Maggie and Lou are found at a crime scene. Given the physical evidence, they’re each looking at about one year in prison. However, the cops want more than that. They take Maggie and Lou to separate holding cells and present them each with a dilemma: to either testify against the other or remain silent. If one of them chooses to testify and the other remains silent, then the testifier will be given full immunity while their cohort will be sentenced to 6 years in prison. If both parties blab, they’ll each be charged with a prison time of 3 years. Of course, they could both keep quiet and get off with only one year each. Both suspects are told that their alleged partner is presented with the same deal. A little while later the police have testimonies from both Maggie and Lou – why?

Here’s Why

This scenario is known as the prisoner’s dilemma, and it’s a classic example of game theory. By modeling potential interactions between people, we can understand why rational beings sometimes make choices that seem counter-intuitive. 

The Prisoner’s Dilemma

Game theory is the model framework for understanding strategic decision making among individuals, or players. Prisoner’s dilemma is an example of noncooperative game theory that demonstrates why two rational individuals would refuse to work together even if it might be in their better interest to do so.

How It Works

Game theory provides tools to study a vast amount of human interactions, or games. An individual’s choices in these games affect another’s gains or losses. Two big categories of game theory are cooperative and noncooperative. In cooperative game theory, it’s in players’ best interests to form teams, and the bonds between teammates can be trusted. Together they work toward a shared goal. Noncooperative games are the exact opposite: they’re competitive. Everyone is working to their own benefit. To fully understand the difference, let’s examine the competitive prisoner’s dilemma.

Take Lou’s perspective. Maggie isn’t your sister or girlfriend or even friend. You have no reason to believe she isn’t going to take that attractive immunity deal. If she talks, it’s in your best interest to talk too. Even if she stays silent, talking is still your best option – you’ll get off with no jail time! Since you can’t control Maggie’s behavior, testifying against her is the smartest choice you can make. 

The same logic applies to Maggie’s perspective. Therefore, both parties will end up testifying against the other. This is because their situation isn’t conducive for cooperative play. Maggie and Lou stand to gain from betraying the other.

Using It

Game theories are used daily in so many fields. Companies use them to determine sale prices. Philosophers use game theory to create and debate moral dilemmas. They’ve even been employed in the political sphere: game theories were applied to the Cuban missile crisis in 1962. The event has often been compared to a high-stakes game of chicken, but it can also be modeled with a simple chart, not unlike those used to explain the prisoner’s dilemma.

Each player then had two possible choices to make. For the US, it was to make a “surgical” air strike, wiping out the installed missiles by force, or to de-escalate the conflict by lifting its naval blockade. The Soviet Union meanwhile could either maintain their missiles or withdraw their missiles from Cuba in a bid for peace. Combined, these moves could lead to one of four main outcomes: US victory, Soviet victory, compromise, or mutually assured destruction in the form of a nuclear war.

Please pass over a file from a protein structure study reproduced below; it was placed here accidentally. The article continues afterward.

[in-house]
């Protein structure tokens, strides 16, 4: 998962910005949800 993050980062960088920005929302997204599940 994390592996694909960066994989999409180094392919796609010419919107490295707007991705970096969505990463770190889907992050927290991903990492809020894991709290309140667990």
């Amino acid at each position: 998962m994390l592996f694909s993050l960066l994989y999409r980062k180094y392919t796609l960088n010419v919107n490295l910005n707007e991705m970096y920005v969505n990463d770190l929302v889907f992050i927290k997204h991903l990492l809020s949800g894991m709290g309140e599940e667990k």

Neither party wants to lose the game. They want to win. Following the logic of the prisoner’s dilemma, that meant that, even though it’s objectively the worst option, both parties came dangerously close to starting a nuclear war no one would survive. So why didn’t they? Simple: they changed the rules of the game.

A prisoner’s dilemma mainly works because the two parties can’t communicate. If they’re allowed to talk, the game stops being competitive, so the chances of backstabbing decreases dramatically. Rational individuals are willing to compromise if it ensures that they won’t lose. With a loss situation as big as mutually assured destruction, US and Soviet leaders were willing to compromise once they actually talked to each other.

Whether it’s in political science, biology, computer science, or economics, game theories are used to model human behavior and help determine what’s the smartest or the fairest way to approach a problem.

    Learn More

    1. Basar, Tamer and Geert Jan Olsder. Dynamic Noncooperative Game Theory: Second Edition. Society for Industrial and Applied Mathematics, 1999.
    2. Osborner, Martin J. and Ariel Rubinstein. A Course in Game Theory. The MIT Press, 1994. ISBN: 0-262-15041-7.
    3. Rabin, Matthew. “Incorporating Fairness into Game Theory and Economics.” The American Economic Review, vol 83, no 5, Dec 1993, pp 1281-1302.
    4. Roughgarden, Tim. “Algorithmic game theory.” Communications of the ACM, vol 53, issue 7, July 2010. Doi: 10.1145/1785414.1785439.
    5. Zagare, Frank C. “A Game-Theoretic History of the Cuban Missile Crisis.” Economies, volume 2, issue 1, 2014, pp 20-44. DOI: 10.3390/economies2010020

    Think Further

    1. What’s the last time you used or saw game theory used in your life?
    2. What are some real life examples of cooperative games?
    3. Do you think the prisoner’s dilemma is effective at getting suspects to testify, allowing for an indictment to be reached? Why or why not?

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